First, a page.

For three weeks, I was at Crystal Peaks Youth Ranch in Bend, Oregon. If you would like to know more about who they are and what their purpose is, check out crystalpeaksyouthranch.org, find them on Facebook, or look for Hope Rising by Kim Meeder at the library or bookstore. Anyway, these three weeks were absolutely fabulous. I hiked a lot of trails, scooped a lot of poop, ate a lot of smores, formed a lot of priceless friendships, took in a lot of mountain views, met a lot of horses, and had a lot of encouraging conversations. I am so glad I made Oregon one of the first stops on my adventure this year.
From Oregon, I drove to Arizona. That is where I am right now. I am living in the middle of nowhere at a place called Naomi House. Please look them up at thenaomihouse.org. Naomi House provides a safe and loving home for Native American children. It is ministry run on compassion and the Holy Spirit, and I am beyond excited to be here. I am planning to stay here until early December, at which point I will come home to Missouri. At Naomi House, I am "the helper." Most of my time is spent babysitting and simply spending time with the kids. If you would like a more detailed description of Noami House and how I am spending my days here, feel free to contact me. I would love to talk about it.
I will admit the desert terrain and the high elevation of Arizona are not my favorite. Also it's mid-October and still eighty degrees outside every day - I guess Fall is not a thing here? My cell phone provider is not a thing here either, so service is sketchy at best, and we don't really have wifi.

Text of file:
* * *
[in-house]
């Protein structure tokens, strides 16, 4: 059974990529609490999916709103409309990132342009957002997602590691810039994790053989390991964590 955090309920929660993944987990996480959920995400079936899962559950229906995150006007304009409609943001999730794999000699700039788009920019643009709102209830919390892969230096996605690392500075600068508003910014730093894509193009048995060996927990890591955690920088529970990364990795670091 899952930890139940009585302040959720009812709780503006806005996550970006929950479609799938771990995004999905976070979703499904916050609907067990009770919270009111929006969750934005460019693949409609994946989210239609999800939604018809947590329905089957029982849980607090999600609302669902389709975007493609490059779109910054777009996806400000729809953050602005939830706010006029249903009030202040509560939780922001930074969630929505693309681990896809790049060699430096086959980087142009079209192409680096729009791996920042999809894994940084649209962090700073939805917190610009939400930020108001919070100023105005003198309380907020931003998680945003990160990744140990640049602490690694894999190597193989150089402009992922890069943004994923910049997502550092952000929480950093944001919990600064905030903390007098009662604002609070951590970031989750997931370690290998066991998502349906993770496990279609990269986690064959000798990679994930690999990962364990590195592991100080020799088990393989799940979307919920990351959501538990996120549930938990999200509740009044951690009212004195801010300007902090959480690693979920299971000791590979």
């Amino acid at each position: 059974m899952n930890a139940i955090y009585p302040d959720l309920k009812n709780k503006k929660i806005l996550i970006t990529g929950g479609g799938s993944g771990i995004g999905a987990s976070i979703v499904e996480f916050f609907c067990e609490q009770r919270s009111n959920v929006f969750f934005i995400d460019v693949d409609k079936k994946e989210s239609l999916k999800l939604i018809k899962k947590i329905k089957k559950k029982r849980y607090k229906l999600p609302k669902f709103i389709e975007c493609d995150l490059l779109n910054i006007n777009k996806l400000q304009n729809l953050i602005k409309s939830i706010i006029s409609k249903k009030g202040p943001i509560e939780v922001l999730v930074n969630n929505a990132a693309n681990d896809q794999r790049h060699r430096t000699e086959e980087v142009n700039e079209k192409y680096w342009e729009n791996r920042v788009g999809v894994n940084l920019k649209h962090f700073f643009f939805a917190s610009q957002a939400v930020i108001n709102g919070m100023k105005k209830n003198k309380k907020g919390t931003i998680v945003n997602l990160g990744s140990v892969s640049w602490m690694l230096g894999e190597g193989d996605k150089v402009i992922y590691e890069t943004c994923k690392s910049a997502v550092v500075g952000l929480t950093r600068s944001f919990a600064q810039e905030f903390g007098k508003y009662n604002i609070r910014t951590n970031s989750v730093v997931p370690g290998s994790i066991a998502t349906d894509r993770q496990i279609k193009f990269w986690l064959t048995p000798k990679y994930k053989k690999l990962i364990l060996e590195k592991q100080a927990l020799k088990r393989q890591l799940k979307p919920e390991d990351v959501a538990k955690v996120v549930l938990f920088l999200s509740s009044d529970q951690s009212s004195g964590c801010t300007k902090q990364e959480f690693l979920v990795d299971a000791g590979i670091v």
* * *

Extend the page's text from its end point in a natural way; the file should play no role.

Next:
Even with all these things I could complain about, I think I could stay here forever. I love the staff, and I love the kids. My mom asked on my third day here if I was growing attached to any of the kids. I think it's more like I took a bath in superglue and then gave them all a hug.
My time here is short, but I am determined to make the most of it. This means wiping snotty noses and playing "just one more" game of Jelly. This means being flexible and willing. This means watching the same Leap Frog movie 9,264 times. Making the most of the time means getting up early to spend time in prayer and waiting half an hour for a snapchat to load. It means nap time and diapers and patience and swingsets and smiles and wagon rides and not being offended when an 8-year-old tells me I should wear my hat forever and never take it off because I look much better with it on. Making the most of the time means loving like Jesus loves.
It also means investing in some containers, soil, and plants. If you're interested in donating to the "give Arizona some color and life, for goodness' sake" fund, hit me up.